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Ragtag rotation won't cut it

HOUSTON -- When Yu Darvish pitches, the Texas Rangers usually win. When any other pitcher takes the mound, they usually lose.

It happened again Wednesday night as the feeble-hitting Houston Astros rallied from a four-run deficit to beat Texas 5-4 at Minute Maid Park.

You shouldn't expect that trend to change this season. Not after the club revealed the sobering news Wednesday afternoon that starting pitchers Matt Harrison and Martin Perez probably will miss the rest of the season.

"It's a big blow to us. That's two guys we were depending on," Rangers manager Ron Washington said. "Harrison worked awfully hard to get back, and it was just a freak thing that happened to Perez.

"We'll just keep battling, keep seeing what resources we have and keep running them out there and we'll get better before it's over with."

Harrison, 28, who missed virtually all of last season after having surgery to repair a herniated disk in his back, left Tuesday's game with back stiffness after just 1 2/3 innings.

He needs potentially career-ending spinal fusion surgery to repair and eliminate the discomfort from a displaced vertebra, which at the very least would force him to miss the season. Or, he can try to rehab the injury and pitch through the pain.

The 22-year-old Perez has a partially torn ulnar collateral ligament in his left elbow. He will either try to rehab the injury, which might allow him to return in 10 to 12 weeks, or he'll need season-ending surgery.

The club is 6-1 when Darvish pitches and 14-20 when anyone else takes the mound.

It's time to get back some of those prospects the Rangers have used as currency to chase a championship the past few seasons.

Unless Darvish starts every game, this season is over.

General manager Jon Daniels will disagree vehemently. So will Washington, along with the players.

They must.

Three-quarters of the season remains. What else are they going to say? Hey, the Rangers will play hard every game, like they've done since Washington arrived.

But the game -- as it always has been -- is about pitching, and the Rangers don't have enough of it.

Washington has two starters he can trust: Darvish and Colby Lewis, who's coming off hip surgery.

Darvish said he's not putting any pressure on himself to carry the rotation.

"The only thing I can do is stay healthy and stay in the rotation the whole season," he said through an interpreter. "No matter what happens in my surroundings, I focus on staying in the rotation."

Lewis pitches on guts and guile. He's a wonderful example to the staff's youngsters on how to pitch -- not just throw hard -- but he's made six starts and hasn't pitched six innings yet.

Derek Holland, who had microfracture knee surgery in January, will be evaluated in Arlington this weekend. He's also scheduled to throw a simulated three-inning game this weekend.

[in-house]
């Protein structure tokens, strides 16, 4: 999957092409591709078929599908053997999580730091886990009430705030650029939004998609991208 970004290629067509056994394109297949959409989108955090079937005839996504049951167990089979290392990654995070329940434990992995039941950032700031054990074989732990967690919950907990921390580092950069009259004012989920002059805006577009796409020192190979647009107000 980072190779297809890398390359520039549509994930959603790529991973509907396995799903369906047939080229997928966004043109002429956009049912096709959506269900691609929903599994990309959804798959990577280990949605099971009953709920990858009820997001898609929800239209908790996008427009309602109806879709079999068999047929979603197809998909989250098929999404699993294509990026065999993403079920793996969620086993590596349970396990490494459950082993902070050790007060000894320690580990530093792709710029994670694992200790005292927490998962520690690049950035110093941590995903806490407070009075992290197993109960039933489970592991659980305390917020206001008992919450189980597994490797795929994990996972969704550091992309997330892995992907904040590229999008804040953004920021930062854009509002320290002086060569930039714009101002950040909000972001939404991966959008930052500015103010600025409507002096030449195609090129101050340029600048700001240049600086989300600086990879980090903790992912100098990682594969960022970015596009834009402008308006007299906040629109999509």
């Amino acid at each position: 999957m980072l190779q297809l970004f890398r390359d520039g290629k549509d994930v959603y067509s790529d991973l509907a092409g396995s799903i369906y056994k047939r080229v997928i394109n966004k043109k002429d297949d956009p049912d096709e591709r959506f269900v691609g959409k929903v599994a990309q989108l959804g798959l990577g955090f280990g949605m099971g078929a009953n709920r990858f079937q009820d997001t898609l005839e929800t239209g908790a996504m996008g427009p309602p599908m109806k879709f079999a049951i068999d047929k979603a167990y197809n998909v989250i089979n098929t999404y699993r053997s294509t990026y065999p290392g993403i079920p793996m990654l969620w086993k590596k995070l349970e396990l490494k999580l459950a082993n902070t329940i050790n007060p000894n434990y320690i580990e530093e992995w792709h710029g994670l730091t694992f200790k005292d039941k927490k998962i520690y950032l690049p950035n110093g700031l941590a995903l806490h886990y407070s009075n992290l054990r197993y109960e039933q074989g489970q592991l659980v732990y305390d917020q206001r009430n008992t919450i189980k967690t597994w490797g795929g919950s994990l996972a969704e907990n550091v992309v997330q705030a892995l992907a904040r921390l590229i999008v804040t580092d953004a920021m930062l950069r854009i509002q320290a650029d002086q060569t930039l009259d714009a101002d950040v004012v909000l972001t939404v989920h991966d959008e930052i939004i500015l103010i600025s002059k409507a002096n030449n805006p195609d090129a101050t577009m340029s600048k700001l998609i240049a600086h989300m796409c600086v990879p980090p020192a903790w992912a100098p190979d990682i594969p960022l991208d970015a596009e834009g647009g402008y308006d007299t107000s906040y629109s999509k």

Whenever he returns to the rotation, Holland will be another pitcher Washington trusts.

But none of us has any idea how Holland's body will respond until it does, just like we had no idea how Harrison's back would respond to the rigors of pitching every fifth day ... until it didn't.

The Rangers can't place any expectations on Holland; they just need to wait and see what he can give the team.

The Rangers' broken-down rotation has had a trickle-down effect on the bullpen. The rotation has produced just 13 quality starts -- a six-inning start with three runs or less allowed -- which has taxed the bullpen. Only the Baltimore Orioles (12) have fewer quality starts.

In the last 16 games, Robbie Ross Jr. is the only starter not named Darvish to pitch six innings, and that performance didn't even qualify as a quality start.

"Every time you lose one of your pitchers or players it hurts," said Washington, "But it gives opportunity to other people, and we expect them to step up."

The bullpen blew its sixth save against Houston; it blew 10 saves all of last season.

Injuries to Holland, Harrison and Darvish (neck) in spring training were among the reasons Tanner Scheppers and Ross moved into the rotation.

Each was a key bullpen piece last season. The Rangers also expected former closer Neftali Feliz to play a key bullpen role this season, but he struggled in spring training and has spent the season in Triple-A.

Without those bullpen pieces, Alexi Ogando, Jason Frasor and Neal Cotts have pitched in unfamiliar roles. Scheppers locked down the eighth inning last season, going 6-2 with a 1.88 ERA in 76 appearances.

The Rangers have struggled to get the ball to closer Joakim Soria, who is 7-for-7 in save opportunities.

"What I expect from my rotation hasn't changed," Washington said. "There may be different bodies, but I expect the same thing: Keep us in the ballgame.

"That's it. Give us a chance. They do that, they're doing their job."

That's not really asking much, but it's still too much for this patchwork rotation.